After the sharp lines and intense manoeuvring of game three,Boris Gelfand and Viswanathan Anand settled for a more or less routine draw in game four of the World Chess Championship. Neither player has managed to break through for the win so far as the score remained tied 2-2 ahead of the rest day on Wednesday.
The Israeli,playing white,opted to push his queen pawn forward,in what is becoming the opening of choice so far this match.
All four games have seen players open with d4,and on Tuesday defending champion Anand responded with the Slav defense,like he did with black on game two.
Unlike game three where Anand departed from the book as early as in the third move,the players stuck to expected lines for much of the opening.
By the time Anand played 18. Re8,the position had more or less reached neutrality as it set up a clearance of pieces at the center that eventually left both players with no obvious line of attack or points of weakness.
Once the exchange of most major pieces transpired by move 28,a rook,minor piece and pawn ending transpired and again,the position was stable for both sides.
While Anand had a knight,Gelfand was left with a light-coloured bishop. This development in the end game is seen to be slightly favouring the latter,with the bishop better able to guide and defend pawns on either flank than a knight with its limited reach. However,it was not an advantage that was significant and Anand was able to defend comfortably.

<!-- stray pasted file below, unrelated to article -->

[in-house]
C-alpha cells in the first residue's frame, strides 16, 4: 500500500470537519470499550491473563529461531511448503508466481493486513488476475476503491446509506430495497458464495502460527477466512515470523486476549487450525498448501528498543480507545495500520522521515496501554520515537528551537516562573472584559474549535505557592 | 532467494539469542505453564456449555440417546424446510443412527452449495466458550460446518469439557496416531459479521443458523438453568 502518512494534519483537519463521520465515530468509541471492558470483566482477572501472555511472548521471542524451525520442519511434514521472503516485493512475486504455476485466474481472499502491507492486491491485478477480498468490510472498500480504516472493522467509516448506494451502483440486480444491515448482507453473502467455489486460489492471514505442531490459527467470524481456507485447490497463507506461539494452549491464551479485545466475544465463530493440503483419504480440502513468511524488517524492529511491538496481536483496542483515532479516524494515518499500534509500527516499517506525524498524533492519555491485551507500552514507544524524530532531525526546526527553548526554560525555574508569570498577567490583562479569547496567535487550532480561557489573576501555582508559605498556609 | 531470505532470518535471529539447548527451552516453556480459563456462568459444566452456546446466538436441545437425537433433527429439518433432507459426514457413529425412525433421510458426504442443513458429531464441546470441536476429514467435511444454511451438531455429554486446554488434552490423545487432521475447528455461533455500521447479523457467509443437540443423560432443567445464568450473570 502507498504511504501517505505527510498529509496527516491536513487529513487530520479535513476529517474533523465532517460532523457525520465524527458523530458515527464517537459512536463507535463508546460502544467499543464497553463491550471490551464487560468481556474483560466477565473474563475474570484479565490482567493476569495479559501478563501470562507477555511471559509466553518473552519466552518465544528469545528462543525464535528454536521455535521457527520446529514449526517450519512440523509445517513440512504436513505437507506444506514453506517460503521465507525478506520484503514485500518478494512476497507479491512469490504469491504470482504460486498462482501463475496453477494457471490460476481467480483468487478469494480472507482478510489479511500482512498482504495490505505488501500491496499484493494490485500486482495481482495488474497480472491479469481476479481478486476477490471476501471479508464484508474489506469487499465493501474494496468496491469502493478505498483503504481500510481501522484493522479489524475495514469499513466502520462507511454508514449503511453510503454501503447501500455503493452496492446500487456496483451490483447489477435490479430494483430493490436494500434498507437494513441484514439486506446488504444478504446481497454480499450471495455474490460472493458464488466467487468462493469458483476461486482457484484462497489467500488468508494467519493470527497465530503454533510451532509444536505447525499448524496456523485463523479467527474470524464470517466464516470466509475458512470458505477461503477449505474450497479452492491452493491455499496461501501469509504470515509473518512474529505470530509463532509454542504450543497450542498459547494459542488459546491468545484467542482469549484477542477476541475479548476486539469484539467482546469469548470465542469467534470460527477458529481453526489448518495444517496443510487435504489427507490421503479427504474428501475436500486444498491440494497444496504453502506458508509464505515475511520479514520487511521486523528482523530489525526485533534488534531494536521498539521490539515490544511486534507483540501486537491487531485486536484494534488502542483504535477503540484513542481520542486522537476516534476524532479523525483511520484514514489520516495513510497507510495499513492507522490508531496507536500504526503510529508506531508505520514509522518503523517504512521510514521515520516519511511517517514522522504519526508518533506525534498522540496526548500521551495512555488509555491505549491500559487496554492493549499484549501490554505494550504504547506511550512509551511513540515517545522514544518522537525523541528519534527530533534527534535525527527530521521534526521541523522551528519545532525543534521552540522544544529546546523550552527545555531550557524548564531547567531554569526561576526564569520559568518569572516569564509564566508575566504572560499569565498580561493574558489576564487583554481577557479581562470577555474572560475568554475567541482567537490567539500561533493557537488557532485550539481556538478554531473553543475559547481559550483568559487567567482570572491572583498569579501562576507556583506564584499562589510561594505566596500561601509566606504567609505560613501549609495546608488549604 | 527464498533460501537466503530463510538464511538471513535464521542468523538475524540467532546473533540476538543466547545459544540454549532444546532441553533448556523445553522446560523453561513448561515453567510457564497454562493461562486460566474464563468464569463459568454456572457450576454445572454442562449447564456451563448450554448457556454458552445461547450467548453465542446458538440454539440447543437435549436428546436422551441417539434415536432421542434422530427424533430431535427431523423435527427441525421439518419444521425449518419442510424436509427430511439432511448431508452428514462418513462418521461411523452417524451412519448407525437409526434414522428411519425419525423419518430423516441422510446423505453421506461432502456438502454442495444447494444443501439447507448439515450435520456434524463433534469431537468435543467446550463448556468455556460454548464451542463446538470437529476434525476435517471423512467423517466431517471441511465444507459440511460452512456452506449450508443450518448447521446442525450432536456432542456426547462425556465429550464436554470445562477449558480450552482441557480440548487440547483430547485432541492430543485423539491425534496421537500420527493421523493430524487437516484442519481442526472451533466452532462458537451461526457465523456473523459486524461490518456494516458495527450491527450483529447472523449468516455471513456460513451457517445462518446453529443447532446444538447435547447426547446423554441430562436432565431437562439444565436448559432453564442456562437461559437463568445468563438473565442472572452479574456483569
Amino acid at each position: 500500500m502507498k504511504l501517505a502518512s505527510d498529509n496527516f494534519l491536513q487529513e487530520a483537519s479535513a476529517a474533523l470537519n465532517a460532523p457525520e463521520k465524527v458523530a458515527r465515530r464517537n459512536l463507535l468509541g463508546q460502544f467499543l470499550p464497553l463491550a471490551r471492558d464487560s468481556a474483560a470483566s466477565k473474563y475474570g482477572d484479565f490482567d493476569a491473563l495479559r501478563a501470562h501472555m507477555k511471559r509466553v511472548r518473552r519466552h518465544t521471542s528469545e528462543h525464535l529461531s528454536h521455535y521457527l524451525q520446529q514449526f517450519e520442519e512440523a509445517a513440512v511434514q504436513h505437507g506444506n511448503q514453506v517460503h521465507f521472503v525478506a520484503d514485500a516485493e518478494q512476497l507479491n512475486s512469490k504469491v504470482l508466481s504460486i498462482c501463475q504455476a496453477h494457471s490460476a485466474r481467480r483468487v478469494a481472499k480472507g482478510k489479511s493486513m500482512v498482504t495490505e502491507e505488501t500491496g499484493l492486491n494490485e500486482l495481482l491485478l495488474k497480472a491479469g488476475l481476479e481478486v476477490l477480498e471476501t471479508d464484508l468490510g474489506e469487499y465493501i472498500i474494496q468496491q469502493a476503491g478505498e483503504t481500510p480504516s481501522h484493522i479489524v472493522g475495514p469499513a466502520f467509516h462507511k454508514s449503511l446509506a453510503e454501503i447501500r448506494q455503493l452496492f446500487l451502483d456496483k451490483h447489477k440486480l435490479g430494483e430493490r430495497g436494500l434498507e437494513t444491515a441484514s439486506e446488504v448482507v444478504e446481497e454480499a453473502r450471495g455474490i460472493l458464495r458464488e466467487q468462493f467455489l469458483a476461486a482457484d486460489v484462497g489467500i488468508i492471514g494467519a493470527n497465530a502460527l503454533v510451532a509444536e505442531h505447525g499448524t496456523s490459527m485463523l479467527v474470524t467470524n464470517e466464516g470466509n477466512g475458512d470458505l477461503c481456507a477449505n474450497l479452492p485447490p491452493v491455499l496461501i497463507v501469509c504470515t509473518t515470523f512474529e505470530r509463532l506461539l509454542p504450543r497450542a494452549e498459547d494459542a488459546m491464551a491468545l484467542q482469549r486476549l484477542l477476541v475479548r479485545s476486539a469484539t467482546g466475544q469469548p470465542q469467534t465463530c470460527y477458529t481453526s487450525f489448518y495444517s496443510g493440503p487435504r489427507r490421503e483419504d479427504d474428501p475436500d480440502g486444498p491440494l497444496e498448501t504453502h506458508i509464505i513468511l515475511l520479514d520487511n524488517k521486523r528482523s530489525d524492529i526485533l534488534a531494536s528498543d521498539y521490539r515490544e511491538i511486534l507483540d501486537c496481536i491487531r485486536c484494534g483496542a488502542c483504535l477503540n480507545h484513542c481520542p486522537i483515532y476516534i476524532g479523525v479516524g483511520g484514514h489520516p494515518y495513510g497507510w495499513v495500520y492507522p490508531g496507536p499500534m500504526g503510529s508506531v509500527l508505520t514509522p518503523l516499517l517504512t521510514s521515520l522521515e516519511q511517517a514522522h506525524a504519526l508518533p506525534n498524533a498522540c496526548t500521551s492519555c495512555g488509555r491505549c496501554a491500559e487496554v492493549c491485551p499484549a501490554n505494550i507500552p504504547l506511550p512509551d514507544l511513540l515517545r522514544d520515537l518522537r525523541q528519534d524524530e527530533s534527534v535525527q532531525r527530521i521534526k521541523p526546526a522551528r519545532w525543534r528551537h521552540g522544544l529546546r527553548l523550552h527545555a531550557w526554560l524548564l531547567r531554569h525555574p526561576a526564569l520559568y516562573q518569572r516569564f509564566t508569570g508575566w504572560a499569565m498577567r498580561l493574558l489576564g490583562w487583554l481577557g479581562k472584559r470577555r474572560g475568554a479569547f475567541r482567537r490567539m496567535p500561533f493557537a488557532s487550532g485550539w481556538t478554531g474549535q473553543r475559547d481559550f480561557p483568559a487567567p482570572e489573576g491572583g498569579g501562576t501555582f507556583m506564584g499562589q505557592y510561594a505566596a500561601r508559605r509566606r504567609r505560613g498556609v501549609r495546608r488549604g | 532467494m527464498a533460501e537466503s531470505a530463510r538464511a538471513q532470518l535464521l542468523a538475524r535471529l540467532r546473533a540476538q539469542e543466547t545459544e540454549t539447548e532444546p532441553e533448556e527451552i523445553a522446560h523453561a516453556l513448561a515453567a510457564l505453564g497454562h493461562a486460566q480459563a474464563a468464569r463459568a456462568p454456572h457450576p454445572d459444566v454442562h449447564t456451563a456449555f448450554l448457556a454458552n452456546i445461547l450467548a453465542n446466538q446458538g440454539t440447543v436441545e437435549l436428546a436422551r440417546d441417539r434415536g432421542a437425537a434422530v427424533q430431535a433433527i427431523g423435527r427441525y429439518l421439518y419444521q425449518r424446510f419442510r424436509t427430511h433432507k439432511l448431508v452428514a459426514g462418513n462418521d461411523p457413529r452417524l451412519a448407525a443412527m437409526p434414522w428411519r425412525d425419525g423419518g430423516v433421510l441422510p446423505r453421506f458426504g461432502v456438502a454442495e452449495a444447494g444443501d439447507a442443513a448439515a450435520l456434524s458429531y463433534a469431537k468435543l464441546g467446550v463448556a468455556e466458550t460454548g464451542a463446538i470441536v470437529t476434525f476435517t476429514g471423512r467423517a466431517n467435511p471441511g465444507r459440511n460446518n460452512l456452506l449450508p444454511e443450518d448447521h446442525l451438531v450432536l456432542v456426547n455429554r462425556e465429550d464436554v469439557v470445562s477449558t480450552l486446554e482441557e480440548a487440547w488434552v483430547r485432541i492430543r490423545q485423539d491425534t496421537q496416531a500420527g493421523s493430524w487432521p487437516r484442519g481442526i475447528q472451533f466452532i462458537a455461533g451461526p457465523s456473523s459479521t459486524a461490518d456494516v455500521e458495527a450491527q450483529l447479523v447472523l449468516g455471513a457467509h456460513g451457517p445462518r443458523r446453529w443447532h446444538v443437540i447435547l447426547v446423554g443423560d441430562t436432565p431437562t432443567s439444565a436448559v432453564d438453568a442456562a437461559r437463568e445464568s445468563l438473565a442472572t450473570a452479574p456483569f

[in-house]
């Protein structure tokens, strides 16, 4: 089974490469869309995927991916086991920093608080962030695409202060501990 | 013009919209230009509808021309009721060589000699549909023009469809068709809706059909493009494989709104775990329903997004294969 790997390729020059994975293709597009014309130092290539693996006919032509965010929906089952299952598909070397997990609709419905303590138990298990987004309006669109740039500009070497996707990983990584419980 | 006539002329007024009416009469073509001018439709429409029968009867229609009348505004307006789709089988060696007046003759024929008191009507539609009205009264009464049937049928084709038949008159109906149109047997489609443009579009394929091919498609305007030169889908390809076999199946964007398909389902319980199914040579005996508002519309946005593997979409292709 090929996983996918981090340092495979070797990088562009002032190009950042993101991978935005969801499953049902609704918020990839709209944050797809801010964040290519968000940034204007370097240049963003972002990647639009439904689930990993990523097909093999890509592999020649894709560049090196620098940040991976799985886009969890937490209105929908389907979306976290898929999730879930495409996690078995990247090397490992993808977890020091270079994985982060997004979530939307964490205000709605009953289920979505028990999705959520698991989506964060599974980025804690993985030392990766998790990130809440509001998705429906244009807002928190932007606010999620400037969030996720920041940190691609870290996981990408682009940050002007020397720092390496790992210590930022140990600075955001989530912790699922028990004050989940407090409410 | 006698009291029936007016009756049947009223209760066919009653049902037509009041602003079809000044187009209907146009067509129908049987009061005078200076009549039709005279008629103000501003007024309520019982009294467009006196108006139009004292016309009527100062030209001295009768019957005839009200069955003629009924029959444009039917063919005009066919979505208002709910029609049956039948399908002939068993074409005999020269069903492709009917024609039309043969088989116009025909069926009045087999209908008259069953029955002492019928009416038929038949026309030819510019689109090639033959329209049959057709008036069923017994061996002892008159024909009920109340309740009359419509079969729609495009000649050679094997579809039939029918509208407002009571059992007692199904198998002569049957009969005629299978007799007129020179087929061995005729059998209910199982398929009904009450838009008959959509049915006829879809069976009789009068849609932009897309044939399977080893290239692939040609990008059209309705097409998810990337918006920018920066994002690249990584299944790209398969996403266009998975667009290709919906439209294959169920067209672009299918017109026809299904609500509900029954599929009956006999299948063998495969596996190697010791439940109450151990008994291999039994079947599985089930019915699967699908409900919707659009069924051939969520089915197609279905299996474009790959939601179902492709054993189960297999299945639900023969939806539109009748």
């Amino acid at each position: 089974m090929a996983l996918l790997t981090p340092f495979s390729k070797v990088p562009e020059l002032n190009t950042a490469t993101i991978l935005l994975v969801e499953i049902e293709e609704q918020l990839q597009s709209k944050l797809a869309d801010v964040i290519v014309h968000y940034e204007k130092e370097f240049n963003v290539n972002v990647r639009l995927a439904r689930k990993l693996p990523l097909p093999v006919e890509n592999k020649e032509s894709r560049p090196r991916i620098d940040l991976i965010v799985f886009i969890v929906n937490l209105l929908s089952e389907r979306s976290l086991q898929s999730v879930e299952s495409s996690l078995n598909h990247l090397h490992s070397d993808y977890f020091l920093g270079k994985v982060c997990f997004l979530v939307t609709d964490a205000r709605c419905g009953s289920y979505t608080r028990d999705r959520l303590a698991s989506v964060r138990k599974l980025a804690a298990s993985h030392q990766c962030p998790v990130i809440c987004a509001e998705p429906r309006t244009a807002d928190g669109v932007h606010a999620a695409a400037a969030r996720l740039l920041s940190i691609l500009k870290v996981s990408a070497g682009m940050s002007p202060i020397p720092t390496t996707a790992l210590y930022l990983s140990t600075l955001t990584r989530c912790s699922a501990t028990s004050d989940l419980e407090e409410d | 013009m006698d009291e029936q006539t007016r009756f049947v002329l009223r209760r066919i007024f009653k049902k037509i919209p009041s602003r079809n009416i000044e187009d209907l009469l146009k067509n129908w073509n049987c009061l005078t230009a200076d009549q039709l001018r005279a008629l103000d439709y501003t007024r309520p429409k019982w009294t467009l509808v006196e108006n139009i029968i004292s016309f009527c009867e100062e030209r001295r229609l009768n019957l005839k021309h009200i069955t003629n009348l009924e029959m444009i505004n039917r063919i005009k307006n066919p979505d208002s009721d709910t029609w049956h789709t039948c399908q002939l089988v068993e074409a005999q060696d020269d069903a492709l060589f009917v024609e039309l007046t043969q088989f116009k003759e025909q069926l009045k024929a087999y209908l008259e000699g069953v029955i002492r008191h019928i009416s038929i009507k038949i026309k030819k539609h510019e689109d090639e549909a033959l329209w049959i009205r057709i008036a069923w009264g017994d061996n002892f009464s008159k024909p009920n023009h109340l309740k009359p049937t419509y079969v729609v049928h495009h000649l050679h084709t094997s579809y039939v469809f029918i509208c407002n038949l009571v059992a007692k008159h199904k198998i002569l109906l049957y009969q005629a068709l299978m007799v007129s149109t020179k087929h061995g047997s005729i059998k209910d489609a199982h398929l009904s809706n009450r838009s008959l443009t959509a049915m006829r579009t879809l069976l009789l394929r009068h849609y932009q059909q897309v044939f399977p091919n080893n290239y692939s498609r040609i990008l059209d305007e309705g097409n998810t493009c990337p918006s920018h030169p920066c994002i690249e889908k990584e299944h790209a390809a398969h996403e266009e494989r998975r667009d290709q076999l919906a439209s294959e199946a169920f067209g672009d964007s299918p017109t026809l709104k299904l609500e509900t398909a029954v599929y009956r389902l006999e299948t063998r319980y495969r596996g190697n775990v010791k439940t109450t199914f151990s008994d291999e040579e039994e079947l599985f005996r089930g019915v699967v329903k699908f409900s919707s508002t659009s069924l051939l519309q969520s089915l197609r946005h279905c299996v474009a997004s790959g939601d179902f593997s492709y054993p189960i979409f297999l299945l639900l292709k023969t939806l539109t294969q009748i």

It was a surprise that the players continued beyond the exchanges,as almost all engines seemed to agree that the result by then was a dead draw.
While Anand having enough time on his clock to think up a defense,it looked like Gelfand might struggle a touch to reach the first time control at the end of move 40 he had roughly 3-4 mins per move for his last 10 moves. But with the board not populated,it would not have proved to be a difficult proposition had the game lasted that long.
In the event,the players signed truce after 34 moves.
Series of draws
The series of draws may not come as a surprise,given the track record of the players,with just one decisive result in more than 20 games,but it is in stark contrast to what happened in the previous championship final in 2010. Against Veselin Topalov,an aggressive player who is known to opt for open positions and dangerous variations,Anand had played out three decisive games of the first four they played. Topalov had started with a win,but Anand had stormed back with two wins and was leading by a point by the end of the fourth game two years back.